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What are the signs & symptoms:

– lead to other problems such as nausea, loss of appetite, itching, bleeding from the rectum, or blood in your urine. The later-stage liver cancers cause fatigue which is constant throughout day and night. There might also be less common signs and symptoms such as swelling in your legs, fluid build-up around your lungs, weight gain without a known reason, high blood pressure that is difficult to control, and mental changes such as confusion or memory loss.

The liver cancer may spread from where it started into nearby organs such as the lungs. Liver cancer that spreads to other parts of the body is often hard to treat. Most deaths from this disease are caused by a lack of treatment options at this stage.

The first sign of liver cancer :

The first sign is usually an enlarged liver or swelling in your abdomen (belly). Other possible signs include: Loss of weight Loss of appetite Nausea and vomiting Pain in the upper right abdominal area Yellowing of the skin and eyes (jaundice) Itching Swelling or pain in your legs Dark urine Guttate psoriasis High blood pressure Low-grade fever

The symptoms of liver cancer depend on where it begins in the body. If the tumor originates in the liver, symptoms may include: – sudden loss of appetite – nausea or vomiting – abdominal pain – itching or bleeding from your rectum If the tumor is present in the bile ducts, symptoms may include: Jaundice (yellowing of skin and eyes) A feeling of fullness An enlarged abdomen Pain around your navel Diarrhea A lump in your abdomen Fever Itching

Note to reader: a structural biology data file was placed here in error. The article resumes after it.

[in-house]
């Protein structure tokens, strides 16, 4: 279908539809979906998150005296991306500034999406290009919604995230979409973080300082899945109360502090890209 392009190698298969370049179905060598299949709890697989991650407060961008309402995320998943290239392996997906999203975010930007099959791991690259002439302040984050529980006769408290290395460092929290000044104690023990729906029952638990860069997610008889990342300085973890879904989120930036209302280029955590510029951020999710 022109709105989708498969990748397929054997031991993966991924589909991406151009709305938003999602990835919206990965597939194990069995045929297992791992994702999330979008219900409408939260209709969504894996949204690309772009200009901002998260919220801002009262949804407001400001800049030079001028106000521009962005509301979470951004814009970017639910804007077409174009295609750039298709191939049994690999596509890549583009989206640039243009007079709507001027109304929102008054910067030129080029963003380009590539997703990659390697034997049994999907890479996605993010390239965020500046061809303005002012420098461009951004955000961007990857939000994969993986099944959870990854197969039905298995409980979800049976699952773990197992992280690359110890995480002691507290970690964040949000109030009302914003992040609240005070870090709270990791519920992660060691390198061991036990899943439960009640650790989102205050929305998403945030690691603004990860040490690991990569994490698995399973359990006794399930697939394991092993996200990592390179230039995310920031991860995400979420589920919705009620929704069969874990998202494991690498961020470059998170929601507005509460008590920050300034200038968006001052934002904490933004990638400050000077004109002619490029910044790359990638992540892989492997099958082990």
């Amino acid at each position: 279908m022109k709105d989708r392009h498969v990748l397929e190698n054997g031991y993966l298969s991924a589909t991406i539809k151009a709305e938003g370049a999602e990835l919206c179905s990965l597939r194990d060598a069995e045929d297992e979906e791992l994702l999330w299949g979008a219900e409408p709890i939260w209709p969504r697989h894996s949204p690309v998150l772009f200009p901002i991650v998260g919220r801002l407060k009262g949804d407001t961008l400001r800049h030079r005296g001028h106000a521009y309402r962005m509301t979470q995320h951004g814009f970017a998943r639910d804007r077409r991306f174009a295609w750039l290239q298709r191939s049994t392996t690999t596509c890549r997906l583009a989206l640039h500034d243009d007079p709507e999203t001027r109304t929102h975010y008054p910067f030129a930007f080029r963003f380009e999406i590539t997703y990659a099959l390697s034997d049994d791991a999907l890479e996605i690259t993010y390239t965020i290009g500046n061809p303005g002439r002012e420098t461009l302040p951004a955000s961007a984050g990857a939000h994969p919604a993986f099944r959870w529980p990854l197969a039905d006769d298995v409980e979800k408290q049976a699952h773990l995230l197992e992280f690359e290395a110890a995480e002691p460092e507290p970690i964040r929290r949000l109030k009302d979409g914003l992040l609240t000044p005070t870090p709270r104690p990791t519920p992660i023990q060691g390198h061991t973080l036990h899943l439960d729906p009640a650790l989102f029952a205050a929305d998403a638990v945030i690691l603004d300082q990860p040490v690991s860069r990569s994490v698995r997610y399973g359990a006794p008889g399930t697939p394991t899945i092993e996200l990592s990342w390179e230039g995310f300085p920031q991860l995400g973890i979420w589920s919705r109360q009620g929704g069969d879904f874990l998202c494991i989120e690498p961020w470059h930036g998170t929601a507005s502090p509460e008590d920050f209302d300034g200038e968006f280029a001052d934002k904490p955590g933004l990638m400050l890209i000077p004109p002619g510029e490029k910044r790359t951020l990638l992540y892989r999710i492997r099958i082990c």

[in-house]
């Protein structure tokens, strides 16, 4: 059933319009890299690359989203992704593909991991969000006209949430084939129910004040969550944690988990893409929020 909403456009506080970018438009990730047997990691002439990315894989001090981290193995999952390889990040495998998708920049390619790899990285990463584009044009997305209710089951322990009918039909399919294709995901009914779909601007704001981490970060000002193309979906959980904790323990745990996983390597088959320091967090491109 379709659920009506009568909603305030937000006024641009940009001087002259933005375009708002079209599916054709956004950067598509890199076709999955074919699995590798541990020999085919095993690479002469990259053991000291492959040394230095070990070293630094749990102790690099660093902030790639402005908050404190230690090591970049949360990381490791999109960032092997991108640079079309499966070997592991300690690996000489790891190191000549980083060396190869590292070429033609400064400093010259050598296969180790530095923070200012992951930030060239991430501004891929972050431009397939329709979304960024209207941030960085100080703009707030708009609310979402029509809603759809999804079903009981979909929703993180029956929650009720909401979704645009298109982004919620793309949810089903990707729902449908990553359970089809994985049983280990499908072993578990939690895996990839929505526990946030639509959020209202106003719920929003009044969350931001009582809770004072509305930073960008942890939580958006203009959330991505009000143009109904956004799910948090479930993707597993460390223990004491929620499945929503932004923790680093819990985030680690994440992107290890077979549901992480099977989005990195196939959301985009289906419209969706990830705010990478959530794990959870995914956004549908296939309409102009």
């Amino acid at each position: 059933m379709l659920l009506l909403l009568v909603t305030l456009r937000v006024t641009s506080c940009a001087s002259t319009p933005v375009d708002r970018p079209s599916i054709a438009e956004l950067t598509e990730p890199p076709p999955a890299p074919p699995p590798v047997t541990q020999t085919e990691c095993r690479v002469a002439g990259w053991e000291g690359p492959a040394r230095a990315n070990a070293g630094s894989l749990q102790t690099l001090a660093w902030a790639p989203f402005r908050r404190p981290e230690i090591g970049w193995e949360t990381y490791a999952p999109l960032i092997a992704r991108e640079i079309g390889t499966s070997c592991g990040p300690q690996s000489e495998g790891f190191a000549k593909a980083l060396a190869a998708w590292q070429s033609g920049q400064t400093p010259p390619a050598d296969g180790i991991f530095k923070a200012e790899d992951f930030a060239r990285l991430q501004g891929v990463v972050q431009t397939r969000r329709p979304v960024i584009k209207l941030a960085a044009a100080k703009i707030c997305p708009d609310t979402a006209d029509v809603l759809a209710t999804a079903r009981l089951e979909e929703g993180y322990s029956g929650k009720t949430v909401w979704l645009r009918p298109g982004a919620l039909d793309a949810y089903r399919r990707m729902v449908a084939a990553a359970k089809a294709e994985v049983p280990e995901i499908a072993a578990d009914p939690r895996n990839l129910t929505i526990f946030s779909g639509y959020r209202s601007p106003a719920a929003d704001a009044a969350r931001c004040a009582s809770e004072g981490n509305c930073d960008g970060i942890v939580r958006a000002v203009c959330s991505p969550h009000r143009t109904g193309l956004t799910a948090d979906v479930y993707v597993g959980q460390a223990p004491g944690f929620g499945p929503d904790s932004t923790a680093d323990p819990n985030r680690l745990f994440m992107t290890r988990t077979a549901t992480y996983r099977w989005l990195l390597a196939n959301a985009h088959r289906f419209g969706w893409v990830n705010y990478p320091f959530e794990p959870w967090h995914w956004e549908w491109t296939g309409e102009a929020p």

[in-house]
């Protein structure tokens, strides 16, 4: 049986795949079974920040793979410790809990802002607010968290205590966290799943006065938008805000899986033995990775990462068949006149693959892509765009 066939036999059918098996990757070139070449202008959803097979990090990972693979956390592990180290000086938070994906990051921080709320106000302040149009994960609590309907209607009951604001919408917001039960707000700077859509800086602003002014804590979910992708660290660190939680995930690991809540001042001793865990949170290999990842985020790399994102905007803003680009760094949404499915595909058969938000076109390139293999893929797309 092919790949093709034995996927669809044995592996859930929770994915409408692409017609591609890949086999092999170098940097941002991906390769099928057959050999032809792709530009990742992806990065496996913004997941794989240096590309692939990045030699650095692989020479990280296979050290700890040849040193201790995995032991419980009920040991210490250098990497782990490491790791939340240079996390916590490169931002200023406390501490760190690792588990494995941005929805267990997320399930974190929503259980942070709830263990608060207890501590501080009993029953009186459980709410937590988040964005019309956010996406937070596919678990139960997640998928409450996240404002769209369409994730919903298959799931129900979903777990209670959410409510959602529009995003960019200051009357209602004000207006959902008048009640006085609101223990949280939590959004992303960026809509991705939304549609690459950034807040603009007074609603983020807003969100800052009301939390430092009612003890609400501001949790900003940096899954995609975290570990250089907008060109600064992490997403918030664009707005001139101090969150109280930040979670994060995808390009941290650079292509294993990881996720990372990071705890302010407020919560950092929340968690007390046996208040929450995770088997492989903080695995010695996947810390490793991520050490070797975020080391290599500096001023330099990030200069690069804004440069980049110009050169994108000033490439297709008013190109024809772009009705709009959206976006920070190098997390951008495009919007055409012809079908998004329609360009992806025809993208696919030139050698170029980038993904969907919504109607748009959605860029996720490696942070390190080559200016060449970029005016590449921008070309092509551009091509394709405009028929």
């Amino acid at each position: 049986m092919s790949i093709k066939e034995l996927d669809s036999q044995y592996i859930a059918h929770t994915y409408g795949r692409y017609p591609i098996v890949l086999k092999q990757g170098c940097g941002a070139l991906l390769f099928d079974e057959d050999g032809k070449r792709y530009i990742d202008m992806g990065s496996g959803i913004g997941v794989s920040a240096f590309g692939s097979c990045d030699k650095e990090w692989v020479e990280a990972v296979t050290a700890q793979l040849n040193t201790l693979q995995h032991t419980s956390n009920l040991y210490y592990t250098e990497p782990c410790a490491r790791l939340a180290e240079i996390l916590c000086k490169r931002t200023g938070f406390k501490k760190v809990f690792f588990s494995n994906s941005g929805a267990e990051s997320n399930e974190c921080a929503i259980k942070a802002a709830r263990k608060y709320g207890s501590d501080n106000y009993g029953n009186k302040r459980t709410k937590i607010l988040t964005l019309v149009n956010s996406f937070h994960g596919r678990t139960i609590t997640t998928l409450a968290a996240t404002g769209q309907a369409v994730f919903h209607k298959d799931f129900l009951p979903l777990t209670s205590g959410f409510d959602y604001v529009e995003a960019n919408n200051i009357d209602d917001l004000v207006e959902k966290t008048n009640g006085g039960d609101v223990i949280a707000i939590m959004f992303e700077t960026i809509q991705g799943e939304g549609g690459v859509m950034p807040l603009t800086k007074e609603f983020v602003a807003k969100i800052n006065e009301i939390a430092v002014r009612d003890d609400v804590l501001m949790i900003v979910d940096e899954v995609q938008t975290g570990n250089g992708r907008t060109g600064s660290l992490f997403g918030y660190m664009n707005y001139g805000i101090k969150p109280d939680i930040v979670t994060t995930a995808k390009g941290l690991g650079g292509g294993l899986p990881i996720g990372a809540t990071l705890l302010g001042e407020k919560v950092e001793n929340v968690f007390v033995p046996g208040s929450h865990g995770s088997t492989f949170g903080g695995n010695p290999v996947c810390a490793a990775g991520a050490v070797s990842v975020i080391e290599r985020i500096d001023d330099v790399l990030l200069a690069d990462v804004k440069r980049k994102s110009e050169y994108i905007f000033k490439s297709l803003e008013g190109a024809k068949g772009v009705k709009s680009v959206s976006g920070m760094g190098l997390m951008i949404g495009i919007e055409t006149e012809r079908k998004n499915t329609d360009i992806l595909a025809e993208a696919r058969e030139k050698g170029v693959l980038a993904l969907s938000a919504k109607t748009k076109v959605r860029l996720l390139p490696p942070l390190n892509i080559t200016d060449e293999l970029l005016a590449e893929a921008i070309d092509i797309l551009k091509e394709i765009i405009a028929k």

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What are risk factors for liver cancer:

The following can increase your chances of developing liver cancer, but most people with these factors never get this disease. Your risk is higher if you have more than one risk factor:-

Heavy alcohol use Exposure to aflatoxin B1 Long-term hepatitis infection, either from a virus or a condition such as autoimmune hepatitis Cirrhosis due to other conditions Other types of liver disease Age older than 50 years old A history of polycystic kidney disease Kidney transplant

The main risk factor for developing liver cancer is a chronic inflammation of the liver caused by infection with hepatitis B or hepatitis C viruses. There is no way to prevent this type of liver inflammation. As you’ll see below, being vaccinated against hepatitis A and having healthy habits can help protect your liver from further damage.

stages of liver cancer:-

Common staging systems for liver cancer include: – Milan criteria (for tumors of the liver and bile ducts) – Cancer of the Liver Italian Program (CLIP) score

By definition, all types of cancer spread from their original site to other parts of the body. This process is called metastasis. When liver cancer spreads to distant organs such as the lungs or bones, it’s much harder to treat successfully than if it remains in the liver.

The lymph nodes, which are part of your immune system, may also be affected by metastatic cancer cells that have spread through your bloodstream to these nodes. If you’re diagnosed with metastatic liver cancer, your doctor will need to explain what this means and outline treatment options available.